Reform of the European Union's milk policy will mean a drop in prices for skimmed milk powder, prompting Danish dairy group Arla to take action to counter the expected decrease.
Arla said that the price of skimmed milk powder is likely to fall by 15 per cent over the next four years as a result of EU reforms, adding that the process had already begun with the lowering of the EU's intervention price on 1 July.
But Arla's ingredients division has decided to shift production into a higher added-vale segment of the milk powder market in a bid to offset some of the decline.
Jais Valeur, sales director at the ingredients division, said that global demand for skimmed milk powder is currently strong, partly due to the fact that European milk volumes were almost 2 per cent below normal up until May, while Australian volumes fell by 2.5 per cent because of a drought in 2003.
But at the same time as demand is high, many European producers have been reducing skimmed milk powder output by as much as 20 per cent in the peak season because of the impending price cuts.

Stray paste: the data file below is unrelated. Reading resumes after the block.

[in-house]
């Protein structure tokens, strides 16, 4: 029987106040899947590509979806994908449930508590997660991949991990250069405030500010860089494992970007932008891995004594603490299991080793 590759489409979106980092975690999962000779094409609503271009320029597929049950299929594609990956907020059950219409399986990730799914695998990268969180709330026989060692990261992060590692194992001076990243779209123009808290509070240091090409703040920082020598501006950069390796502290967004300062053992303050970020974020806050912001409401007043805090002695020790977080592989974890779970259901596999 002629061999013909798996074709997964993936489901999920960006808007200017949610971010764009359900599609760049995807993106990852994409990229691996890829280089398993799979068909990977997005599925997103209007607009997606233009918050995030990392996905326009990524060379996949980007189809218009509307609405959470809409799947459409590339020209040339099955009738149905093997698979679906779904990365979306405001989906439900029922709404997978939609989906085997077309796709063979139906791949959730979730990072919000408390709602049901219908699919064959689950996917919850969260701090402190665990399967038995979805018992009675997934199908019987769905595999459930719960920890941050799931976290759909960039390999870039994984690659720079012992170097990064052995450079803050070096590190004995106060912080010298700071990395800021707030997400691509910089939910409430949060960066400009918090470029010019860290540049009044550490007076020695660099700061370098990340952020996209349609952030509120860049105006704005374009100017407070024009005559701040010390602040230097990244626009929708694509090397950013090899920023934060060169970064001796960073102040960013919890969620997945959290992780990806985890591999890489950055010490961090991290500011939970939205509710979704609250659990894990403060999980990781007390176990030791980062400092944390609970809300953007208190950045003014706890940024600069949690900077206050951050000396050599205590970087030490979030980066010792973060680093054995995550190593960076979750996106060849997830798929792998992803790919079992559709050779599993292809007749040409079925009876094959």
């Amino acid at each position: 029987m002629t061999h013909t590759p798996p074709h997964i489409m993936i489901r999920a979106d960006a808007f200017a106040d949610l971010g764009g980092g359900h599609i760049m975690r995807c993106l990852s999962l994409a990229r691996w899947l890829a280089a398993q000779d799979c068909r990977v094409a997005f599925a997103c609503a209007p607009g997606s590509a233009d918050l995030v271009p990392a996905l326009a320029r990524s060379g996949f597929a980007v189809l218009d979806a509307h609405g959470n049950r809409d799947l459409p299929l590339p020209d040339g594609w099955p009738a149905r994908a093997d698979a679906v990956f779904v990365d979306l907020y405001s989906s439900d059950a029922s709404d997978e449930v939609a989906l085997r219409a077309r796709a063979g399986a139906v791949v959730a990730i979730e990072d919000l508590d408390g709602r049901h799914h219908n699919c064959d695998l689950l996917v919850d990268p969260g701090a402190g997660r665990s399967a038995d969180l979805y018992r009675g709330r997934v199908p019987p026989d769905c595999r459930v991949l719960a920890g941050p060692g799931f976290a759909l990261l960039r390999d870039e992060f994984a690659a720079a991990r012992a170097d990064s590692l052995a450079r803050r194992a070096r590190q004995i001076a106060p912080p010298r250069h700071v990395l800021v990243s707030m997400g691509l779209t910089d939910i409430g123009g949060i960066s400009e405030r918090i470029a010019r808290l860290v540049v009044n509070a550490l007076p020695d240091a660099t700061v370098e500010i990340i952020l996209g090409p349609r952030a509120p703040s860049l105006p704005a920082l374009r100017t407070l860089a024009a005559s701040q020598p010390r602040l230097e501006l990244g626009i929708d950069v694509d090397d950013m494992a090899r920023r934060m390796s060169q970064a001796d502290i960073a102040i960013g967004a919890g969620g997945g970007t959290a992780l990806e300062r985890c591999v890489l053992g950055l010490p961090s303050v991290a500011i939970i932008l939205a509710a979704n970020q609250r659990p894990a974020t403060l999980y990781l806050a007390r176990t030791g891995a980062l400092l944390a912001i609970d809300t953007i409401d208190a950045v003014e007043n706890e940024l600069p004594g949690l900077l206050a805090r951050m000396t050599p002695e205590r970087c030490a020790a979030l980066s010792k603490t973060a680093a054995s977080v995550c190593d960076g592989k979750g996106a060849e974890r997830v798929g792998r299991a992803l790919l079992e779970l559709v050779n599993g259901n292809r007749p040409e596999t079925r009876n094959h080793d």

Valeur said that Arla's plant in Vimmerby, Sweden, would begin producing more profitable full-cream milk powder, allowing the company to reduce the production of skimmed milk powder by 20,000 tons.
"We also intend to discontinue sales to some markets where we sell skimmed milk powder at unsatisfactory prices and switch sales to Europe instead. To avoid dramatic price falls, we will have to look closely at our product range and costs," he added.
But even this focus on more premium products will not be enough to completely cover the impact of reforms. "Although we've done a great deal, it's not enough to offset the price falls wanted by the politicians," Valeur said.